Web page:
Will Facebook Undo Privacy Laws?
Sharing so much information online may have knock on effects when its comes to government search and seizure law, expanding government power, says Yale's Information Society Project.
What's the Latest Development?
The trend called 'frictionless sharing', in which the newspaper articles you read and songs you listen to on third party sites is automatically posted to your Facebook profile, may create some troubling legal precedents, expanding the government's rights to monitor your information, says Yale's Information Society Project. The group's director, Margot Kaminski, has penned an article in the Wake Forest Law review explaining how anonymity has become increasingly decoupled from the Internet, due largely to Facebook's policy of using your real name.
What's the Big Idea?
When it comes to the 4th Amendment, which protects civilians from unreasonable government search and seizure, the Supreme Court has consistently asked whether there is a 'reasonable expectation to privacy'. Currently, precedent on what you read has upheld that expectation of privacy when one checks out reading material at public libraries. But sharing information on Facebook 'voluntarily' may erode that protection. Government investigators are already allowed to go undercover on social media sites, posing as someone they are not. And the government need not necessarily obtain a warrant if Facebook decides to hand over your data for you.
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The Oxfam report prompted Anand Giridharadas to tweet: "Don't be Pinkered into everything's-getting-better complacency."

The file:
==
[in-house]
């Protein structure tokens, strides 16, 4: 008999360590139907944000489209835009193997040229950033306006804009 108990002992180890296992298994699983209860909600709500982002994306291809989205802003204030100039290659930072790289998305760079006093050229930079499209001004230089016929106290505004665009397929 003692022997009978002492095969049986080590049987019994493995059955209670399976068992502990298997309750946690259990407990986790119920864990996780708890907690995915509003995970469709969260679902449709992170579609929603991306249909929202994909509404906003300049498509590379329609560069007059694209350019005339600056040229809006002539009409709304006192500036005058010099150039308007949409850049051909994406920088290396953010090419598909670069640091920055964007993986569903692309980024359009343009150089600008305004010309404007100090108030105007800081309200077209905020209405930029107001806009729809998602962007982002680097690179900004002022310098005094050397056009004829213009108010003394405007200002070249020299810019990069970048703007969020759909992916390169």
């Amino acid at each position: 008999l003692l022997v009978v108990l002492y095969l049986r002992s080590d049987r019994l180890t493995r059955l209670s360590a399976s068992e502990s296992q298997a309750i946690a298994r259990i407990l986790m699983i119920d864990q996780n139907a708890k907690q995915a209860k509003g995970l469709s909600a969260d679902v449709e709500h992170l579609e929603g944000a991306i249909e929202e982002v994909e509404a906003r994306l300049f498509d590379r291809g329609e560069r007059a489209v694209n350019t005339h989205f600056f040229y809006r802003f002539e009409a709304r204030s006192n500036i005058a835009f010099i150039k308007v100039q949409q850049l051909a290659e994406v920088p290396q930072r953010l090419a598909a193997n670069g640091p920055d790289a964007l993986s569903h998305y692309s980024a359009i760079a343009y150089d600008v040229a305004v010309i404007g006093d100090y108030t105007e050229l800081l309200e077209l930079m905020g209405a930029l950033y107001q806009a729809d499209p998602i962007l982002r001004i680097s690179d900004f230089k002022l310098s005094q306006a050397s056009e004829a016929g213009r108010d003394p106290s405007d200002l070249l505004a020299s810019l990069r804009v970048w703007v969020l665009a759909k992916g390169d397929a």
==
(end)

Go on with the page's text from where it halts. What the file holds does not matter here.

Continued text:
- A new report by Oxfam argues that wealth inequality is causing poverty and misery around the world.
- In the last year, the world's billionaires saw their wealth increase by 12%, while the poorest 3.8 billion people on the planet lost 11% of their wealth.
- The report prompted Anand Giridharadas to tweet: "Don't be Pinkered into everything's-getting-better complacency." We explain what Steven Pinker's got to do with it.
Moans, groans, and gripes release stress hormones in the brain.
Could you give up complaining for a whole month? That's the crux of this interesting piece by Jessica Hullinger over at Fast Company. Hullinger explores the reasons why humans are so predisposed to griping and why, despite these predispositions, we should all try to complain less. As for no complaining for a month, that was the goal for people enrolled in the Complaint Restraint project.
Participants sought to go the entirety of February without so much as a moan, groan, or bellyache.
- Facebook and Google began as companies with supposedly noble purposes.
- Creating a more connected world and indexing the world's information: what could be better than that?
- But pressure to return value to shareholders came at the expense of their own users.
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